motor nerve of rats’ whiskers produced significant expansions of the forelimb area into the former vibrissa territory; however, this reorganization was apparent only in areas that contained strong horizontal connections between the whiskers and the forelimb areas.

Importantly, no change in movement representation was observed in regions in which these connections were either absent or sparse. It has been proposed that rapid cortical plasticity can occur through synaptic modification of the local horizontal circuitry, which is modulated via N-methyl-D-aspartate receptors (Nudo et al., 1997; Sanes & Donoghue, 2000). However, persistent changes in the efficacy of this horizontal circuit have been proposed to result from synaptic modifications through

mechanisms like long-term potentiation and long-term depression. These mechanisms are

believed to up- or down-regulate the strength of the horizontal connections depending on the pattern of activity (context) (Hess et al., 1996; Hess & Donoghue, 1996a,b). Along with these physiological changes in the horizontal circuit, neurobiological alterations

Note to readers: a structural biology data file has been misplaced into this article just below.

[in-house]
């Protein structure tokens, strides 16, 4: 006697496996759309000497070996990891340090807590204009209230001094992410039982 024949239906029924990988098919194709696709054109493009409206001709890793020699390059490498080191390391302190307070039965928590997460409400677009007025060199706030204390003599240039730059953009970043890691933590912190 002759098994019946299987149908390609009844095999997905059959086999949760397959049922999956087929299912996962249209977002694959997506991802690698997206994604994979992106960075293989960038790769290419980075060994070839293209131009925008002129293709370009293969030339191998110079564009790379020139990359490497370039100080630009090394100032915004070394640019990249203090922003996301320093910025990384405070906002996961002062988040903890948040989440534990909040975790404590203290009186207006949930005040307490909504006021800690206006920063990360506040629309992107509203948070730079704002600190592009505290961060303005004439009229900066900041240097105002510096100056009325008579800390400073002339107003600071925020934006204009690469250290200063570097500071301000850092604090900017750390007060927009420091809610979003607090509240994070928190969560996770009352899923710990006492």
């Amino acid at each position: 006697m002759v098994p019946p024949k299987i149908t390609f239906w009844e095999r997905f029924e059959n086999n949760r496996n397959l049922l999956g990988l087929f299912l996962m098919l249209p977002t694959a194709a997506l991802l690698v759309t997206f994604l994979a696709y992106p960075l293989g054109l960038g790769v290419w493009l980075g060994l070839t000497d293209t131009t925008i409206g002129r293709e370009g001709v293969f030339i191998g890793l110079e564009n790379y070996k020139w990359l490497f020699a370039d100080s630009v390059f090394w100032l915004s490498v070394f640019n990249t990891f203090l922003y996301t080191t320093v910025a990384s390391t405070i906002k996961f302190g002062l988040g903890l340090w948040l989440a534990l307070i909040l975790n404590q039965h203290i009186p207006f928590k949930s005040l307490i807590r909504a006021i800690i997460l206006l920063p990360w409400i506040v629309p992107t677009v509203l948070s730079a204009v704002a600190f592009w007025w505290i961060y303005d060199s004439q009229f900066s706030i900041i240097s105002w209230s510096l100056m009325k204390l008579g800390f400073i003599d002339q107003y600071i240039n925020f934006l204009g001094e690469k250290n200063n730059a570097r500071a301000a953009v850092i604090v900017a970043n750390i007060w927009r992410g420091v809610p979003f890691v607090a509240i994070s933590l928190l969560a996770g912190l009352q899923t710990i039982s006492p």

have also been reported following motor learning. Indeed, behavioral training is known to induce changes in gene expression (Kleim et al., 1996), protein synthesis (Hyden & Lange, 1983), and neuron morphology, as measured by dendritic density (Greenough et al., 1985; Kolb et al., 1994; Withers & Greenough, 1989). Interestingly, Kleim et al. (2002) have demonstrated not only that motor learning produces changes in

synaptogenesis, but also that these structural changes are colocalized to the region within which alterations in learning-dependent representational maps are observed following extended practice. These researchers have demonstrated that, compared to control animals, rats trained to reach and grasp food pellets through a slot have significantly more synapses